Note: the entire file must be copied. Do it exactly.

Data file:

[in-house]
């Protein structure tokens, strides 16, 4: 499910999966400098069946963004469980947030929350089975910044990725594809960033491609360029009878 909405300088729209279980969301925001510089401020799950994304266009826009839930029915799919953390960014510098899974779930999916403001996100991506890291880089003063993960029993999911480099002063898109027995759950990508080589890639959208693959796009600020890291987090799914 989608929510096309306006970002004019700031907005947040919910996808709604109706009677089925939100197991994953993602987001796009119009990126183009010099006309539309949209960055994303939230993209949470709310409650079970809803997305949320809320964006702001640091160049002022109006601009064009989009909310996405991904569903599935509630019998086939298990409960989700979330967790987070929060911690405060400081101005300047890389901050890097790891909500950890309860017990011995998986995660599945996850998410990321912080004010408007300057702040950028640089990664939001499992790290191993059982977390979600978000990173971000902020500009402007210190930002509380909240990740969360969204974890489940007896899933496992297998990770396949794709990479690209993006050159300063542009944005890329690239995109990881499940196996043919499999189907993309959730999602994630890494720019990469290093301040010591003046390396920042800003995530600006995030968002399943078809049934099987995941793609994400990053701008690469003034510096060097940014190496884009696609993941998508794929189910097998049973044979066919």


[in-house]
């Protein structure tokens, strides 16, 4: 499910999966400098069946963004469980947030929350089975910044990725594809960033491609360029009878 909405300088729209279980969301925001510089401020799950994304266009826009839930029915799919953390960014510098899974779930999916403001996100991506890291880089003063993960029993999911480099002063898109027995759950990508080589890639959208693959796009600020890291987090799914 989608929510096309306006970002004019700031907005947040919910996808709604109706009677089925939100197991994953993602987001796009119009990126183009010099006309539309949209960055994303939230993209949470709310409650079970809803997305949320809320964006702001640091160049002022109006601009064009989009909310996405991904569903599935509630019998086939298990409960989700979330967790987070929060911690405060400081101005300047890389901050890097790891909500950890309860017990011995998986995660599945996850998410990321912080004010408007300057702040950028640089990664939001499992790290191993059982977390979600978000990173971000902020500009402007210190930002509380909240990740969360969204974890489940007896899933496992297998990770396949794709990479690209993006050159300063542009944005890329690239995109990881499940196996043919499999189907993309959730999602994630890494720019990469290093301040010591003046390396920042800003995530600006995030968002399943078809049934099987995941793609994400990053701008690469003034510096060097940014190496884009696609993941998508794929189910097998049973044979066919």